Rashie Hodge Jr. only played nine snaps in Arizona’s season-opener vs. BYU, but he made the most of it, earning the highest Pro Football Focus grade on the team (77.5).
The New Mexico State transfer logged two tackles, including a big stop that resulted in the safety that helped the Wildcats quickly trim a 21-3 deficit to 21-13 in the fourth quarter.
UA defensive tackle Trevon Mason blew up the BYU offensive line and Hodge bolted into the backfield to wrap up the ballcarrier in the end zone.
“I had the easy part,” Hodge said. “Tre did all the work.”
Run-stuffing has been Hodge’s specialty for the Wildcats so far, but he is willing to do anything the coaching staff asks of him. He describes his playing style as versatile and aggressive.
Or as defensive coordinator Don Brown put it, “He runs to the football with his hair on complete fire.”
Hodge tries to shed some of that on his teammates, calling himself “the energy guy.”
“I just like to get after it,” Hodge said. “I love playing the game and I come into the game with a mindset that nobody can stop me and nobody will stop me. I come into the game with the mindset that I gotta do whatever to help my team win. If that’s taking on blocks, if that’s blitzing, if that’s covering, it doesn’t matter what it is. If it’s helping the team, I’m gonna do it.”
Even though the Wildcats fell short against BYU, Hodge had a blast being on a football field again. It was his first game since Nov. 2019. (New Mexico State opted out of the 2020 fall season due to COVID concerns.)
Hodge describes himself as a positive person, but being away from the game for that long caused him to get down on himself.
“It was like, ‘damn I miss football.’ … I really missed the game,” he said. “Football is one of the biggest parts of my life and not having it around for a year made me realize how much I love the game, how much the game is impactful to me in my life and my family. And it’s just something in my heart about football that won’t go away.”
In the same way, Hodge has always had an affinity for the University of Arizona, even though he grew up in Phoenix, smack dab in the middle of ASU territory.
“I’m really not a big fan of the team up north,” Hodge said. “Out of high school I always wanted to come here. … I couldn’t even tell you (why). It’s just something I felt in my heart.”
Arizona didn’t offer Hodge out of high school. Only South Dakota State and some junior colleges did.
The lack of interest had nothing to do with his football skills. Hodge played three seasons at Mountain Pointe High School and helped the Pride reach the 6A state championship game in 2016, racking up 60 tackles with 8.5 for loss and one sack that season. He also rushed for 383 yards and four touchdowns.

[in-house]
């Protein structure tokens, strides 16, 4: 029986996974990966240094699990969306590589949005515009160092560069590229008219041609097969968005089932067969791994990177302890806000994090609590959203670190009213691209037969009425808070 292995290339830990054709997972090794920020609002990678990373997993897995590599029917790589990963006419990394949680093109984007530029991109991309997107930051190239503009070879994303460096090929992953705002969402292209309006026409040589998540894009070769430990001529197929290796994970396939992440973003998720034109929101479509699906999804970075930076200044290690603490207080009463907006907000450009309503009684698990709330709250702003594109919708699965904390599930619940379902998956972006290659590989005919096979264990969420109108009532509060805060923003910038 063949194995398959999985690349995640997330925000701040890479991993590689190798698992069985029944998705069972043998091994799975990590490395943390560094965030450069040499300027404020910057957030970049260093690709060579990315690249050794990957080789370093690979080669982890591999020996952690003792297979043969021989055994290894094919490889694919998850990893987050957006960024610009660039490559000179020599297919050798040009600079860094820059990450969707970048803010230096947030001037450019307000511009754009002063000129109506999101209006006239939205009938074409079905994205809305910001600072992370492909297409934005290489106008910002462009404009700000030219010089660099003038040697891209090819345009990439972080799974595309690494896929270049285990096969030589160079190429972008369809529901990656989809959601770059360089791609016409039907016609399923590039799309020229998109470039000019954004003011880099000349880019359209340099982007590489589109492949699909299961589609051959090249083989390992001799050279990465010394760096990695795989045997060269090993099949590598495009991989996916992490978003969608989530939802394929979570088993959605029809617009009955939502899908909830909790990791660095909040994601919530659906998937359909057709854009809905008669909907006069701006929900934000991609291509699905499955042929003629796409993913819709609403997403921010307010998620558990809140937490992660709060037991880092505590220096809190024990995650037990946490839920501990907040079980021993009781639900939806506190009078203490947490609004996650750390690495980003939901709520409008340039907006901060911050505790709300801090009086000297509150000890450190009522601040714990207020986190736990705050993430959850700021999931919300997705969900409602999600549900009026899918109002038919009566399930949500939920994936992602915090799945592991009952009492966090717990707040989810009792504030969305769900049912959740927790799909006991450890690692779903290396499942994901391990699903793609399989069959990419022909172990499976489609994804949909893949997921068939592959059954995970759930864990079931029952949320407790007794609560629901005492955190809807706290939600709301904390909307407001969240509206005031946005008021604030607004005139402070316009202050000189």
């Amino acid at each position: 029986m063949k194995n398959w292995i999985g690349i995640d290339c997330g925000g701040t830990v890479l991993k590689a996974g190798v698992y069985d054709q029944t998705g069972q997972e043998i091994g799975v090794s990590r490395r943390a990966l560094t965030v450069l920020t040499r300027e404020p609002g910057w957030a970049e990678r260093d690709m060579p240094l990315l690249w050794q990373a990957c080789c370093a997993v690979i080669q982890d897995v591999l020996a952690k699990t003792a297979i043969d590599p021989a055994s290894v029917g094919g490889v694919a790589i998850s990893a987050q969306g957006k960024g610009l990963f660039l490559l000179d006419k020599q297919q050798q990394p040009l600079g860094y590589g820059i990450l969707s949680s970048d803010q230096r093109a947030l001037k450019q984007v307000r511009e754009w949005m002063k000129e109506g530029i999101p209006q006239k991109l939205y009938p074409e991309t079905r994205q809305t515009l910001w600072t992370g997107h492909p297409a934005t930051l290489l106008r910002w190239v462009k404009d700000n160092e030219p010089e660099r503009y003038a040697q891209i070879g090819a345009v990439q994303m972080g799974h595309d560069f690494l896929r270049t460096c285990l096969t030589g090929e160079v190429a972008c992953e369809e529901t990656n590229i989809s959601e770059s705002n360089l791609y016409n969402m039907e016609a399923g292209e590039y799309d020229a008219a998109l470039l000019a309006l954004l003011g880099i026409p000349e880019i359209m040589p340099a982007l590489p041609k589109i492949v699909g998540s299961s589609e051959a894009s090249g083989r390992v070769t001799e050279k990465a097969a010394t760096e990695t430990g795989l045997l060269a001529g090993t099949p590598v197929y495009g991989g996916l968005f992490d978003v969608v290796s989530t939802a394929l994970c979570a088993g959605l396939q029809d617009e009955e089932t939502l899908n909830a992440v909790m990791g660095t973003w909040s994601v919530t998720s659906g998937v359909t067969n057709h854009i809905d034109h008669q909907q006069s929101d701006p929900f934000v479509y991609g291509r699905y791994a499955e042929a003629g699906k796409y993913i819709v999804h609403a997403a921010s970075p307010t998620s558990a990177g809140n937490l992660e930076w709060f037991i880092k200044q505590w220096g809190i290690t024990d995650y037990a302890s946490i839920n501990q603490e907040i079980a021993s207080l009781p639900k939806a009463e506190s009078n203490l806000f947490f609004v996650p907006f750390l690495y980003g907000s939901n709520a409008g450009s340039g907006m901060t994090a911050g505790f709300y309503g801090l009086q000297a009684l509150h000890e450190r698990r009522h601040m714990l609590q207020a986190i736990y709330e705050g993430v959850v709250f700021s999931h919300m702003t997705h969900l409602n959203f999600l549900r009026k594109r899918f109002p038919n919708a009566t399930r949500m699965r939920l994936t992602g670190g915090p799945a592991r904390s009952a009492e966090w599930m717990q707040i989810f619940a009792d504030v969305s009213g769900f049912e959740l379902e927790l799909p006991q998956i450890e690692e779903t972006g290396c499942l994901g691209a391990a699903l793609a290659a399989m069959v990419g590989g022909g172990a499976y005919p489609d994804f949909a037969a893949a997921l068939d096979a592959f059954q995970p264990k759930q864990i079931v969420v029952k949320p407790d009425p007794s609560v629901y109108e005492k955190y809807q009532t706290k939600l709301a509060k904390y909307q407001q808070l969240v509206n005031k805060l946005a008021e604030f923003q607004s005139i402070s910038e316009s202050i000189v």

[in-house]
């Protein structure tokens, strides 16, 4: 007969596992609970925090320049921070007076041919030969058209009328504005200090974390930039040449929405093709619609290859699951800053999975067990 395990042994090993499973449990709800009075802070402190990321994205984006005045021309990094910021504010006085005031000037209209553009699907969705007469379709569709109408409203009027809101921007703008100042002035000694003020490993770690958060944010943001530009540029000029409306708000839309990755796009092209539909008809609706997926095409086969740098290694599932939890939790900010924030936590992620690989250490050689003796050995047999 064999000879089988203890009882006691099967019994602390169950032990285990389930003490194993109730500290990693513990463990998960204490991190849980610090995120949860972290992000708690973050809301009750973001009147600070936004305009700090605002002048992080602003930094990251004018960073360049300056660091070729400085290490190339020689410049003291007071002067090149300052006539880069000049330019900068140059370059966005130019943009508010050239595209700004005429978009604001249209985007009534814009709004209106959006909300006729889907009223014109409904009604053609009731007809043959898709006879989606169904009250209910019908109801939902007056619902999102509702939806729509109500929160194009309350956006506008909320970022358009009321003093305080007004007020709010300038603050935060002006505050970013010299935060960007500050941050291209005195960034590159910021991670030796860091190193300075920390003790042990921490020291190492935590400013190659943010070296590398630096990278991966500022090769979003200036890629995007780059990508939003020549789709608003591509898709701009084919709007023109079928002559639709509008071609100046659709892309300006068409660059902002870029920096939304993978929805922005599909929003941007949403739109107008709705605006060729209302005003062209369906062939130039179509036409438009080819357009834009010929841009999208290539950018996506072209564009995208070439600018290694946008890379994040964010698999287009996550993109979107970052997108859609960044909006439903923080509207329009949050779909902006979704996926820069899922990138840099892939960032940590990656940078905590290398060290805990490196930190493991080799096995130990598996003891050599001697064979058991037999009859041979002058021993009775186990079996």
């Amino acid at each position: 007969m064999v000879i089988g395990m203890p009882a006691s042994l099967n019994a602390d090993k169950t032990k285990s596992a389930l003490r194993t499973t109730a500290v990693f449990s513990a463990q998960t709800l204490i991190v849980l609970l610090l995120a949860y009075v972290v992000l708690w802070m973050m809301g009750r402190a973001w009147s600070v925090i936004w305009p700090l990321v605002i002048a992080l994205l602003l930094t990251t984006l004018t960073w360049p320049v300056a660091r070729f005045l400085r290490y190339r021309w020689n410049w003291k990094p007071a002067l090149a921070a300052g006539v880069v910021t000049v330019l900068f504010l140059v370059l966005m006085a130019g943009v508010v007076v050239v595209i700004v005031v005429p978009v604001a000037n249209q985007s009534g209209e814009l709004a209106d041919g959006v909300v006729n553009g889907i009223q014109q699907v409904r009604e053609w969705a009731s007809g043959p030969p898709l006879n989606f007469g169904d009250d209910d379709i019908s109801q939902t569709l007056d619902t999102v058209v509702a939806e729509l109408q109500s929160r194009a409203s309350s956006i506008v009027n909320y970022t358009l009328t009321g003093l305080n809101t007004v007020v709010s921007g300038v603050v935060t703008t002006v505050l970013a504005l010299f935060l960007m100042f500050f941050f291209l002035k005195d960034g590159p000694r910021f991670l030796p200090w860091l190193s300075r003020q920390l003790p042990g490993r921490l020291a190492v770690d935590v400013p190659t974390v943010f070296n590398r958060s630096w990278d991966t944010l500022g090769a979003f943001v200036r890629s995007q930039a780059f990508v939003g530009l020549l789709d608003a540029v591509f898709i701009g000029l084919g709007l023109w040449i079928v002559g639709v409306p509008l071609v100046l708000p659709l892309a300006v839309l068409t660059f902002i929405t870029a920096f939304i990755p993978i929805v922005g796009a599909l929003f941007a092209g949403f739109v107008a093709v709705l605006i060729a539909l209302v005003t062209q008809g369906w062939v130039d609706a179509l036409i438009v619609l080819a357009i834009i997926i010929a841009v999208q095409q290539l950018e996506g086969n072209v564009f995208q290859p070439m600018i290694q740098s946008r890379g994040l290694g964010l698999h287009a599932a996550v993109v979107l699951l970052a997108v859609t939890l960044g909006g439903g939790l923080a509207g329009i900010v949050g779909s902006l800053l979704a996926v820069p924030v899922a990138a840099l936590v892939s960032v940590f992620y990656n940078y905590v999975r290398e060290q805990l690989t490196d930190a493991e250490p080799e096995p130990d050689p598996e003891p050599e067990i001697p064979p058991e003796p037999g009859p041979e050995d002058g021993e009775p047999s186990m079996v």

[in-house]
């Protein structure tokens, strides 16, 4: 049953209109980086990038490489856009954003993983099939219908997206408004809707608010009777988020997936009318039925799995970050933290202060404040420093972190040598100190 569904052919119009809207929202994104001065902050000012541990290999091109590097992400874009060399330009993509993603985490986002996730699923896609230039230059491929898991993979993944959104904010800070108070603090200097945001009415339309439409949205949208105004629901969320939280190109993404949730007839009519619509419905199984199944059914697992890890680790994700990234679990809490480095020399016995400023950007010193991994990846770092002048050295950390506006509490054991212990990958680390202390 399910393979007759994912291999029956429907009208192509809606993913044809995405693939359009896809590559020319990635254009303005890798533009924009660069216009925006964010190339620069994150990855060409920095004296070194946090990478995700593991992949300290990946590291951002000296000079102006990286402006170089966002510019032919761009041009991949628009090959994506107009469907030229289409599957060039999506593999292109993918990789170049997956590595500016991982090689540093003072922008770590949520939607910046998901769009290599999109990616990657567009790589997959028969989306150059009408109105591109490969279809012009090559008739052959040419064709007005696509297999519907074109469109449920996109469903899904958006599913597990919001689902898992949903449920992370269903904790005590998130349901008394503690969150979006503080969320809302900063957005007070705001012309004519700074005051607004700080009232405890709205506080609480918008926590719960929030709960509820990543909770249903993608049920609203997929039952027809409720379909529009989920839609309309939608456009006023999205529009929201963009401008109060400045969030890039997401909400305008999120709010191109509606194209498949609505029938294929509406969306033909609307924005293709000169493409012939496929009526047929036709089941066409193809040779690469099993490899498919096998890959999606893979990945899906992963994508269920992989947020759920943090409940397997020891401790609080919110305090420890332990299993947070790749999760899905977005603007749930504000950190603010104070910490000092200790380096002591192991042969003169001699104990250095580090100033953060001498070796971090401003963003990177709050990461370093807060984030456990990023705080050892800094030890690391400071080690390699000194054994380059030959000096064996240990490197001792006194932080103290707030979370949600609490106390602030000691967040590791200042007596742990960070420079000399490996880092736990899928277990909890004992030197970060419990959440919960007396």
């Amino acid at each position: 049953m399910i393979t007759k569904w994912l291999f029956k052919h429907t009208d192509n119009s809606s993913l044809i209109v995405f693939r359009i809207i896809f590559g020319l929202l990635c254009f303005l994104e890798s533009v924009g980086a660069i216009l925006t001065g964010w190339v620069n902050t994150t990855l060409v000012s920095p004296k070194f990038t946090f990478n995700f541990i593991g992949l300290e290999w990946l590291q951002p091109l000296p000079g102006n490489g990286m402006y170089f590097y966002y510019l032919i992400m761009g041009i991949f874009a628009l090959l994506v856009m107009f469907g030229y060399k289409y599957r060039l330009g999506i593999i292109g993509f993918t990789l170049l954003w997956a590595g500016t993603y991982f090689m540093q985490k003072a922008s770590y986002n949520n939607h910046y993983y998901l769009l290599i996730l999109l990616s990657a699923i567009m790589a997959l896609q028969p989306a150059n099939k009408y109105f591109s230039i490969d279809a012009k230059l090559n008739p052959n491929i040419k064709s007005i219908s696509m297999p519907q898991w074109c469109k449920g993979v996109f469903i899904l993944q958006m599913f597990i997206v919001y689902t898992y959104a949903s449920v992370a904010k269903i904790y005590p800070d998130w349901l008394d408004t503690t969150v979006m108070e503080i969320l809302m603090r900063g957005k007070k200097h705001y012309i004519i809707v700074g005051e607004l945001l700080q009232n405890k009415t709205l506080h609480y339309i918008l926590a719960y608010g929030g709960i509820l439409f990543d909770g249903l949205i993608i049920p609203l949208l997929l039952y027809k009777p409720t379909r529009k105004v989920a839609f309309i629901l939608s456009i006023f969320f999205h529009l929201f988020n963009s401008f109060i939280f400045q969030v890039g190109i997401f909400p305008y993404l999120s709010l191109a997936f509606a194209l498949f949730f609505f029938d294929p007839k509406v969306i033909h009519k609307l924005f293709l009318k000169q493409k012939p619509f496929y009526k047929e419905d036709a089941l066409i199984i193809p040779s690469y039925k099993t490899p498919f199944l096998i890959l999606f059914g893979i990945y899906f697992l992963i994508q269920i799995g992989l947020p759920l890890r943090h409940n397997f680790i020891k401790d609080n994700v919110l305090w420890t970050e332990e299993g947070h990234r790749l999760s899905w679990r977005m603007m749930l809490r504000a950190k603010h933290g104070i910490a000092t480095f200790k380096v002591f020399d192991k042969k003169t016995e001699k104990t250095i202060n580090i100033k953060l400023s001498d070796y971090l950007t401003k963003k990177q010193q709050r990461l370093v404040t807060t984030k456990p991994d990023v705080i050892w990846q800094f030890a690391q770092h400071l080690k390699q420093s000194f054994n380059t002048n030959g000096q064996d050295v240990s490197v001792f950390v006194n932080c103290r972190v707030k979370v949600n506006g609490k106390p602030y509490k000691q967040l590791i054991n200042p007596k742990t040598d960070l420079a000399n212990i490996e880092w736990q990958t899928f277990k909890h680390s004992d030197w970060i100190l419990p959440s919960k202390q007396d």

“I talked to plenty of schools, it was just grades, not taking care of my business as a student athlete,” Hodge said. “I was thinking more of as an athlete and not a student.”
Hodge didn’t qualify for South Dakota State, so he went the JuCo route, attending Glendale Community College for two years. Hodge credits former head coach Jason Jewell for developing his game and putting him on the radar of Division I scouts.
Hodge landed at New Mexico State, where in 2019 he ranked second on the team in tackles (90), including 10 for loss. He also forced two fumbles, recovered two fumbles, broke up two passes and intercepted another.
Hodge entered the transfer portal in September 2020 and Arizona reached out. Hodge knew it was the right place for him even though he would have to accept being a walk-on.
“I knew with my skill set, I’ll be able to make an impact, either on scout team or on first team, it doesn’t matter,” Hodge said. “I knew I was going to be able to help the team win somehow, some way. I know my energy is very positive. Always got to stay positive, always gotta see everything and make sure you never get negative. You can’t think negative. You think negative, negative things happen.”
Hodge graduated from New Mexico State in June with a degree in Individualized Studies and is now enrolled in a grad program at Arizona, his dream school. Hodge expects a large contingent of friends and family to make the drive down I-10 for Saturday’s home opener against San Diego State.
Hodge played so well against BYU that he could have a bigger role against the Aztecs. At this point, he’s just happy to be a Wildcat.
“I have four little brothers and a sister and I have a lot of little cousins that look up to me, I know I have to be a role model to them,” Hodge said. “There’s not many positive role models and me being the oldest, I had to realize that people are looking up to me, and I really need to strap down and do what I can to provide for them and help them understand and help them realize now that we can do anything we want, we can make it out in any situation. It’s never too late to change your ways.”